Decarbon Daily - How Does Energy Flow Across Sectors?
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And we are back. For everyone in the US, I hope you had a wonderful Thanksgiving with family and friends. I took some downtime to reflect on what is working and how that will shape 2022 plans. I have some deep-dive research on the schedule along with a SaaS data project I'm building behind the scenes. I'll be sharing more in the coming weeks! ~Todd
How Does Energy Flow Across Sectors?
Energy Consumption by Source and Sector
Each month, the EIA produces energy source and sector data to understand where energy is flowing across the industry in the Monthly Energy Review.
Petroleum and natural gas account for nearly 70% of the source based on the November 2021 data. The remaining energy sources include renewables for 12%, coal 10%, and nuclear 9% rounds out the energy sources.
Industrial and transportation are the largest end-use sectors, accounting for 71% of the usage. The remaining use is from residential (17%) and commercial usage (12%).
With the passing of the Infrastructure Investment and Jobs Act, expect energy sources to increase as the country rolls out an aggressive EV charging station program, improved roads & bridges, and enhanced energy security provisions for pipelines and critical infrastructure. Very little in the Infrastructure Act is devoted to reduce the country's total energy requirements.
Energy producers are making moves. Over the last several months, numerous renewables firms have made acquisitions to grow their companies renewable asset base. EIA projects solar generation to increase from 3% of electricity generation in 2020 to 5% in 2022 (and 14% in 2035). Even though it took the US almost 10 years to reach 3% solar generation, EIA is forecasting solar generation to nearly double in two years.
Consolidation is occurring in oil & natural gas as well. Investors expect oil and gas companies to maintain capital discipline and prioritize cash flow to investors over any production growth or enhancements. Companies are aiming to achieve scale in their oil and gas product mix; however, the R&D budgets will likely be focused on hydrogen, carbon capture, and other low-carbon technologies. Coal and nuclear producers face incredible headwinds due to federal, state, and local policies and regulation.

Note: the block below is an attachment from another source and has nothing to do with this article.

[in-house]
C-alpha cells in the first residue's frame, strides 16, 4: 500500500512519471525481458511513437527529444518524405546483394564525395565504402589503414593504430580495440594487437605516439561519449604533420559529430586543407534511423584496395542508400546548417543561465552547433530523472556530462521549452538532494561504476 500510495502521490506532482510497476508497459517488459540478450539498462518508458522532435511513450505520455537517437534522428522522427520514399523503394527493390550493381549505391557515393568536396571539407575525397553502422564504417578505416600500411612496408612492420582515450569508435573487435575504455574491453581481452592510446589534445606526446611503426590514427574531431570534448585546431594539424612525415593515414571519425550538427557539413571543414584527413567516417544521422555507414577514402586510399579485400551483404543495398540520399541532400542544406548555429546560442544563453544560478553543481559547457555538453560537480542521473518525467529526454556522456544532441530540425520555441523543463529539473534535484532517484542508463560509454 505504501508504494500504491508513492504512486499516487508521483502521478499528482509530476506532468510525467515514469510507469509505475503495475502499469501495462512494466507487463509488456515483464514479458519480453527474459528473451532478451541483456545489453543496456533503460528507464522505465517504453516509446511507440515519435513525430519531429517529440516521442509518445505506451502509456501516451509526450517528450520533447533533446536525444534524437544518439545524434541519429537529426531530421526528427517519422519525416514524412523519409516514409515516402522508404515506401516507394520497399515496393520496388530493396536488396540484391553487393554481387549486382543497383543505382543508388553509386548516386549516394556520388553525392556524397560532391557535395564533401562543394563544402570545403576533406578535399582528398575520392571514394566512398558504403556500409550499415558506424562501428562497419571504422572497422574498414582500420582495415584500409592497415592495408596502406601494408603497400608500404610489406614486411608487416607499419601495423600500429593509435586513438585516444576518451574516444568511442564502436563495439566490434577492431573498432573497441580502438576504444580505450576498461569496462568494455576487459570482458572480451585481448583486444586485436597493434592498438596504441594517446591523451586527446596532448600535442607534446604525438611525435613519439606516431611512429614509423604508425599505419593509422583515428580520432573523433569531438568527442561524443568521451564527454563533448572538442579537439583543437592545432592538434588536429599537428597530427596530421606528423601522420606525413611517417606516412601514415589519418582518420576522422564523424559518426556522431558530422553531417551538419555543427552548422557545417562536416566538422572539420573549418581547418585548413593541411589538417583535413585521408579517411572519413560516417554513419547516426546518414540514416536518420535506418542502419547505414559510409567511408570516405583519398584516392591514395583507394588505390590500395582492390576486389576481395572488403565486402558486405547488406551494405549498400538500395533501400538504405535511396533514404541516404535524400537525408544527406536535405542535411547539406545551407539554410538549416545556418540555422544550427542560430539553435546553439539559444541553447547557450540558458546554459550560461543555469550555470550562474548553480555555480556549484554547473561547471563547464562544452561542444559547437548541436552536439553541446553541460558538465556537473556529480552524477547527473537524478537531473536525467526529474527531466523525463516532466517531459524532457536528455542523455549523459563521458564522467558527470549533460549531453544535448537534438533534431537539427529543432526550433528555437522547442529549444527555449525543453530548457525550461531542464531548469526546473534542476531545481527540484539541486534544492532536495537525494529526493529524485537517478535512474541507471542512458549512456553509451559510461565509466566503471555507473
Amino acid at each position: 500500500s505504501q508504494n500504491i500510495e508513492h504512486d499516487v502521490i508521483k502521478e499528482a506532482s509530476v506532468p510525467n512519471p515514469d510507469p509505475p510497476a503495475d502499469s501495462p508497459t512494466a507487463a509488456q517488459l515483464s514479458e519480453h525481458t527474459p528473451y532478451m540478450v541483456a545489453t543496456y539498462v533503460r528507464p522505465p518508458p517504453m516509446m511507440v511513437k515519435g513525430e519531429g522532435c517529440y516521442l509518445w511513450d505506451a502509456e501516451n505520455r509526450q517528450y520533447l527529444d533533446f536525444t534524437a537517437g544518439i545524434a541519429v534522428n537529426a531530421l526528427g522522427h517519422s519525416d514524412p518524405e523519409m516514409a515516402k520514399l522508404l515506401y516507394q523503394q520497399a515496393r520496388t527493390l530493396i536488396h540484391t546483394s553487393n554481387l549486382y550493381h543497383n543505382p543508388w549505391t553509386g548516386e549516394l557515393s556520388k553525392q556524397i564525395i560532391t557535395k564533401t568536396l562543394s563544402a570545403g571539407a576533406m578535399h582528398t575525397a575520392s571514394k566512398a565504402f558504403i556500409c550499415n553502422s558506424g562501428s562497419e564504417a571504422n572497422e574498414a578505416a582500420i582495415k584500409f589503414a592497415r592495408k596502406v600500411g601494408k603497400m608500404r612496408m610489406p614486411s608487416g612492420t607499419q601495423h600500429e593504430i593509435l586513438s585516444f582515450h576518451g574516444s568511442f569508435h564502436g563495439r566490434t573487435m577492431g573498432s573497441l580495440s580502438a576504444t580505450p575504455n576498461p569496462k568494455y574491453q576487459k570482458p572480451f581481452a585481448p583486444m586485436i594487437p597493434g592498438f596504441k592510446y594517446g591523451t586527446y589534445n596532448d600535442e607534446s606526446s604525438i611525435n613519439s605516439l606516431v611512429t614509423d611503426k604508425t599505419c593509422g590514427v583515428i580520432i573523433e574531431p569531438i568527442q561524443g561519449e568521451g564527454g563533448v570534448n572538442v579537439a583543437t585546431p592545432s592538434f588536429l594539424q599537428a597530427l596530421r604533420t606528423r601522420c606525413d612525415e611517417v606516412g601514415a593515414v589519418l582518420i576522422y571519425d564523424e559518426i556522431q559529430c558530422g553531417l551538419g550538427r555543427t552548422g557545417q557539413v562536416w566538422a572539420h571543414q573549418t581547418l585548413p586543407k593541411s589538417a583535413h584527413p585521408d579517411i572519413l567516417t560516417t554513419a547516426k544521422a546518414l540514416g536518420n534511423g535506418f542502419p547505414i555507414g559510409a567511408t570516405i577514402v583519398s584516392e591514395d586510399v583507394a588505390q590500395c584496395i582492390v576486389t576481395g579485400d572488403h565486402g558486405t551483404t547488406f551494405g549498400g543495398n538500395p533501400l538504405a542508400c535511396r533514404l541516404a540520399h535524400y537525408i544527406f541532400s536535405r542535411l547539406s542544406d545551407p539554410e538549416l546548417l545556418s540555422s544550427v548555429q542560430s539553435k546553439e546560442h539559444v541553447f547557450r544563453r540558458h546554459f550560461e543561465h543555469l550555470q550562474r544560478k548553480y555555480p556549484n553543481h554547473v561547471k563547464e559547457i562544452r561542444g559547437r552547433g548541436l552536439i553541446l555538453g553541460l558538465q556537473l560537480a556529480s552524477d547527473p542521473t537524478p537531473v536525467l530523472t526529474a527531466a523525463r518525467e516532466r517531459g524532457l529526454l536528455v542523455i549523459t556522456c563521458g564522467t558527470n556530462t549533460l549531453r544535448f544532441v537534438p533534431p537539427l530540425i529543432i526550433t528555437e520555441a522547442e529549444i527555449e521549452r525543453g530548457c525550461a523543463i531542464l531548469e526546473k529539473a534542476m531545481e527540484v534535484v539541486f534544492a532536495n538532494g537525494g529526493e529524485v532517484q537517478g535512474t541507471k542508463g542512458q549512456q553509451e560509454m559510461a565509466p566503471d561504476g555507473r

I'm bullish on the energy producers for an 'all of the above strategy' across all energy sources.
In 2020, end-use was dominated by industrial at 36% and transportation 35% of energy consumption. Residential consumed about 17% of the energy and commercial consumed 12%.
Natural gas is powering the industrial energy requirements. About 1/3 of the natural gas produced is powering 41% of the industrial energy end-use.
What did it look like 5 years ago?
In 2016, the energy source and sector usage looked quite similar, with a few highlights:
- Renewables and natural gas gain ground while petroleum and coal lost share as energy sources
- Industrial increased consumption by ~18% while transportation decreased by ~13%
- Residential and commercial end-use increased by ~90%
- Total energy consumption (in quadrillion Btu) increased by ~8%
Note: A bit of caveat with 2020. Due to the pandemic, it may be difficult to use 2020 as a comparison year. There were many anomalies in 2020 but energy demand recovered in the second half of 2020 and through 2021. Energy source and sector usage still applies, even in turbulent times.
Inside this Issue
🌾 What We know About Two Carbon Capture Pipelines Proposed in Iowa
💰 Lucent BioSciences Receives $4.2M Investment to Bring Carbon-neutral Fertilizers to Market
💸 SG Solar Energy Firm Recharges with $25m Series A Fundraise
🔋 Mitra Chem Raises $20 M Series A to Fund Li-ion Battery Materials R&D
💨 Ørsted acquires Lincoln Land Wind in Illinois
📈 Investment Funds Are Pushing EU Carbon Price Higher
Articles in this issue